Illustrated in FIGS. 1(a), l(b) and 1(c) of the drawings are a front view, a side view and a bottom view showing a configuration of an embodiment of an electronic musical instrument of a woodwind style according to this invention. As shown in these Figures, an electronic musical instrument of a woodwind style according to this invention comprises an instrument body 1 of a longitudinal rod shape and a mouthpiece 11, and on the front surface of the instrument body 1 there are provided a plurality of manipulating note designating key switches 10 for designating note pitches of tones to be produced. These key switches are divided into two groups 10-1 and 10-2 for the manipulation by the left hand fingers and by the right hand fingers, respectively, wherein the group 10-1 is located nearer to the mouthpiece 11 and the group 10-2 is located farther from the mouthpiece 11 for convenience of manipulation by the both hand fingers in performance. These two groups 10-1 and 10-2 of note designating key switches are arranged consecutively along the front surface of the instrument body 1. Further, the home position key switches among these note designating key switches 10 are provided with circular disk shaped pad elements for a quick identification thereof, and the other key switches are provided with somewhat elongated cylindrical front surfaces for receiving the reach of the fingers.

On the back surface of the instrument body 1, there provided a strap ring 12 for coupling a hook of a neck strap to support the instrument and a thumb rest 13 to which is to abut a right thumb of an instrument player to hold the instrument body stably. Although not apparent in FIGS. 1(a), 1(b) and 1(c), there are also arranged octave designating key switches in the area on the back surface of the instrument body 1 where the left thumb of the instrument player will reach during performance. Further on the back surface of the instrument body 1, there is provided a cable clamp 14 which pinches and holds an electric communication cable (not shown here) for transmitting the MIDI signals and so forth outputted from the back side of the instrument body 1.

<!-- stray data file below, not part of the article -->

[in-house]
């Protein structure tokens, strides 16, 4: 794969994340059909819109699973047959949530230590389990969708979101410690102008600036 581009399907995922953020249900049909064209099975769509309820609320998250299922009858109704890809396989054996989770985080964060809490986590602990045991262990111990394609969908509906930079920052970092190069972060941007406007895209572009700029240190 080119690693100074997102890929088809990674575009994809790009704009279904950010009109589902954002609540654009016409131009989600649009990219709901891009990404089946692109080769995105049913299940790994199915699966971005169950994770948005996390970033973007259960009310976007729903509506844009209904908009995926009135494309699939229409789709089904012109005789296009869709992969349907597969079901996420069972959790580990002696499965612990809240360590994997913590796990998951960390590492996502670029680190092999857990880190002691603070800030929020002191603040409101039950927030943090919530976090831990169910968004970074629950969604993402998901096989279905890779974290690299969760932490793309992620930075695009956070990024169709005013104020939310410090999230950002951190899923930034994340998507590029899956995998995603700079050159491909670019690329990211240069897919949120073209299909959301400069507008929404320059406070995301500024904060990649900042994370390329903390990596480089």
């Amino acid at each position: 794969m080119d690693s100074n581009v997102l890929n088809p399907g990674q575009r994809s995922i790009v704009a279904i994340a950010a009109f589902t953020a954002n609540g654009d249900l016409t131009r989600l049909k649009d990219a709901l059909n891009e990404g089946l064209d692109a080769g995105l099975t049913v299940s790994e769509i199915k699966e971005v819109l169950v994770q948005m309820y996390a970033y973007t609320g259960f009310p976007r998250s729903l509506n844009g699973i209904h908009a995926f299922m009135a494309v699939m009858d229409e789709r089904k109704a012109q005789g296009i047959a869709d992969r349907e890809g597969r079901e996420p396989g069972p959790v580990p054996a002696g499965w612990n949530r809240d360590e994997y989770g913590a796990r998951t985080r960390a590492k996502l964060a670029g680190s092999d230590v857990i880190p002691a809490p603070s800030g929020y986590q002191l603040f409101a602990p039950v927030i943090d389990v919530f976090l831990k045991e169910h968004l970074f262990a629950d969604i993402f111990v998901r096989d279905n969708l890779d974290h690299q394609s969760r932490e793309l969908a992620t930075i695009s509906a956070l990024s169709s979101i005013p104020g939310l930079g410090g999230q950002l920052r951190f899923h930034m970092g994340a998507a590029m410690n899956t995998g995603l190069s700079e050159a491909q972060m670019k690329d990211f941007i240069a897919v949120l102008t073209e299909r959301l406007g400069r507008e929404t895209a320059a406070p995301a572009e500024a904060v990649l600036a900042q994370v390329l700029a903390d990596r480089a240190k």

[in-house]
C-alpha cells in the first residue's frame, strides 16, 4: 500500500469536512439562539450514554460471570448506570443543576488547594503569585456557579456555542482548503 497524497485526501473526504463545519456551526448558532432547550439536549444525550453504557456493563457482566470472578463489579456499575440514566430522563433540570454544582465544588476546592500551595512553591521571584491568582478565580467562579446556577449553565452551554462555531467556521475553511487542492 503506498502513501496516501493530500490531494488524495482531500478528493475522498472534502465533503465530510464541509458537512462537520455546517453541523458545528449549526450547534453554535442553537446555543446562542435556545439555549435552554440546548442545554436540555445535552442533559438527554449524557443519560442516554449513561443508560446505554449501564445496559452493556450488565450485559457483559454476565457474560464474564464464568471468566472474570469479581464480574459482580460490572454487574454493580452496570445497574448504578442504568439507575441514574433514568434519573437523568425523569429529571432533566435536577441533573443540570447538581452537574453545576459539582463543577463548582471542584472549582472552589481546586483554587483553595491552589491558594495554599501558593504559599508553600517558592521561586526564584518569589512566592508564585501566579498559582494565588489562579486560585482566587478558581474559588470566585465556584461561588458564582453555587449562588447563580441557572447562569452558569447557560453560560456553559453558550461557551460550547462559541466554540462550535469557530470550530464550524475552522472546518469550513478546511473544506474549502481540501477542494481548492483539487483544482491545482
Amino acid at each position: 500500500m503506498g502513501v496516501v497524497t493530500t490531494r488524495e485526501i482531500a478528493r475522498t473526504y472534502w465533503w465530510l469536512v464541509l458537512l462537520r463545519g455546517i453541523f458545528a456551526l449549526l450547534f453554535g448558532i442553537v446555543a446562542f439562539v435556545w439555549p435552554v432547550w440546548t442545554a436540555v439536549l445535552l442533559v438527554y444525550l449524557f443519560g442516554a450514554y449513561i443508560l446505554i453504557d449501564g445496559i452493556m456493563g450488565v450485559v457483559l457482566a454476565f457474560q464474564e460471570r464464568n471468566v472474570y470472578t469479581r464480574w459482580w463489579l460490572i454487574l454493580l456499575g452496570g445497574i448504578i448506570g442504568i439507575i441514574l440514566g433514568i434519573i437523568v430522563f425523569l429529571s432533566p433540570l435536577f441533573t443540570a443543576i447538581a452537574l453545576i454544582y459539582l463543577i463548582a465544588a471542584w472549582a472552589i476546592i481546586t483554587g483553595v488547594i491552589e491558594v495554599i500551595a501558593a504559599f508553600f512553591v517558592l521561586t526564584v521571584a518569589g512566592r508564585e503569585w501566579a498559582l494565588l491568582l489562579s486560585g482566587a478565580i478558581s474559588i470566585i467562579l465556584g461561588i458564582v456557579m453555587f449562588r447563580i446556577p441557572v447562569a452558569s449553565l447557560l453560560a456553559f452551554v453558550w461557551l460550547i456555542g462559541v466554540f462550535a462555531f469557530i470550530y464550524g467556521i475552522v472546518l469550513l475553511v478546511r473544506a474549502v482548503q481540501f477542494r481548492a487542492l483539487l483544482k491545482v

The details of an example of the back side configuration is shown in FIGS. 2(a) and 2(b). As depicted there, mouthpiece 11 is integrally provided at the top end portion of the instrument body 1. In the vicinity of the top end portion, there are provided a wind gain volume 15 which adjust the gain of a wind sensor included in the mouthpiece 11 for detecting the wind pressure of the breath of the player blown into the mouthpiece 11, its zero point adjusting control, a lip gain volume 16 which adjust the gain of a lip sensor included in the mouthpiece 11 for detecting the biting strength of the player applied onto the mouthpiece 11 and its zero point adjusting control. Further on the back surface of the instrument body 1, there are provided a plurality of octave designating key switches 17 arranged in the area where the player's left thumb is to locate during performance.

FIG. 2(b) is an enlarged view around the octave designating key switches 17 in FIG. 2(a) and shows a first example of the arrangement of the octave designating key switches. In the configuration of the example shown in this Figure, a thumb rest 17-1 of a substantially circular shape is formed in the center of this area for regular abutment of the player's left thumb during performance. Along the circumference of the thumb rest 17-1 are formed two octave designating key switches 17-2 and 17-3 adjacent to each other for octave up-shifting on the upper side of the thumb rest 17-1, and also two octave designating key switches 17-4 and 17-5 adjacent to each other for octave down-shifting on the lower side of the thumb rest 17-1 as opposed to the up-shifting key switches 17-2 and 17-3.

The four octave designating key switches 17-2 through 17-5 are shaped and positioned differently from each other as shown in FIG. 2(b). That is to say, blind touch on each octave designating key will readily identify which one among them from the shape and the location. As the width of thumb of an adult is about 15 mm to 30 mm at most, the sizes and the layout of the octave designating key switches 17-2 through 17-5 are determined taking such a thumb width into consideration.